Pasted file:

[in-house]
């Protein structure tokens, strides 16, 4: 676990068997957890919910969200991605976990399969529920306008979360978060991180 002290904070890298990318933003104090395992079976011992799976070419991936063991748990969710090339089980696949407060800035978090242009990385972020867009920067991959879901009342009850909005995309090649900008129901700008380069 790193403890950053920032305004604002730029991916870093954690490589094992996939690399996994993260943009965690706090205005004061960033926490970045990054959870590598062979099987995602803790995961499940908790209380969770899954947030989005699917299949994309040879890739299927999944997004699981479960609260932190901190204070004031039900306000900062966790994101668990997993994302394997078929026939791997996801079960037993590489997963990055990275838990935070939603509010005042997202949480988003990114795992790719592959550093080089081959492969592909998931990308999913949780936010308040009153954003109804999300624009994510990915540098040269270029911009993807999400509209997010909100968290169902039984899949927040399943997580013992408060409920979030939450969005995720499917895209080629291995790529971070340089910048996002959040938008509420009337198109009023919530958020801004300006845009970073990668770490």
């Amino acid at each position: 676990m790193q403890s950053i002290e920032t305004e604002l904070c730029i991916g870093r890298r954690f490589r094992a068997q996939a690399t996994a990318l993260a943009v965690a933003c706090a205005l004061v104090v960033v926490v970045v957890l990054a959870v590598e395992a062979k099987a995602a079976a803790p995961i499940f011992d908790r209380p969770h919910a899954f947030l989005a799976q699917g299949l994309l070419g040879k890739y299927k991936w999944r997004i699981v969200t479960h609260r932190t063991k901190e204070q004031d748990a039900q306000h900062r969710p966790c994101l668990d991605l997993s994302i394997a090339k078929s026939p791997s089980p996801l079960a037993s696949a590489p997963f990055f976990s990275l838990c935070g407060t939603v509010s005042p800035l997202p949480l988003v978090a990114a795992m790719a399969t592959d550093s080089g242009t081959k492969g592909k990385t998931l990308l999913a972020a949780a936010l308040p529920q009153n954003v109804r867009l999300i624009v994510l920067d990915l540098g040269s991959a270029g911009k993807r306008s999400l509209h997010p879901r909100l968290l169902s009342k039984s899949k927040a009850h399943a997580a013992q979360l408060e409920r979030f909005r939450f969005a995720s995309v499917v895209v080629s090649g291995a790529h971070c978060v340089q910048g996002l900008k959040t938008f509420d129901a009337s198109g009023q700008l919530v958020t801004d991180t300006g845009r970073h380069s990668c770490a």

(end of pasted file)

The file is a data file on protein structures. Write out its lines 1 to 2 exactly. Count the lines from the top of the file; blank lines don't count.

[in-house]
């Protein structure tokens, strides 16, 4: 676990068997957890919910969200991605976990399969529920306008979360978060991180 002290904070890298990318933003104090395992079976011992799976070419991936063991748990969710090339089980696949407060800035978090242009990385972020867009920067991959879901009342009850909005995309090649900008129901700008380069 790193403890950053920032305004604002730029991916870093954690490589094992996939690399996994993260943009965690706090205005004061960033926490970045990054959870590598062979099987995602803790995961499940908790209380969770899954947030989005699917299949994309040879890739299927999944997004699981479960609260932190901190204070004031039900306000900062966790994101668990997993994302394997078929026939791997996801079960037993590489997963990055990275838990935070939603509010005042997202949480988003990114795992790719592959550093080089081959492969592909998931990308999913949780936010308040009153954003109804999300624009994510990915540098040269270029911009993807999400509209997010909100968290169902039984899949927040399943997580013992408060409920979030939450969005995720499917895209080629291995790529971070340089910048996002959040938008509420009337198109009023919530958020801004300006845009970073990668770490």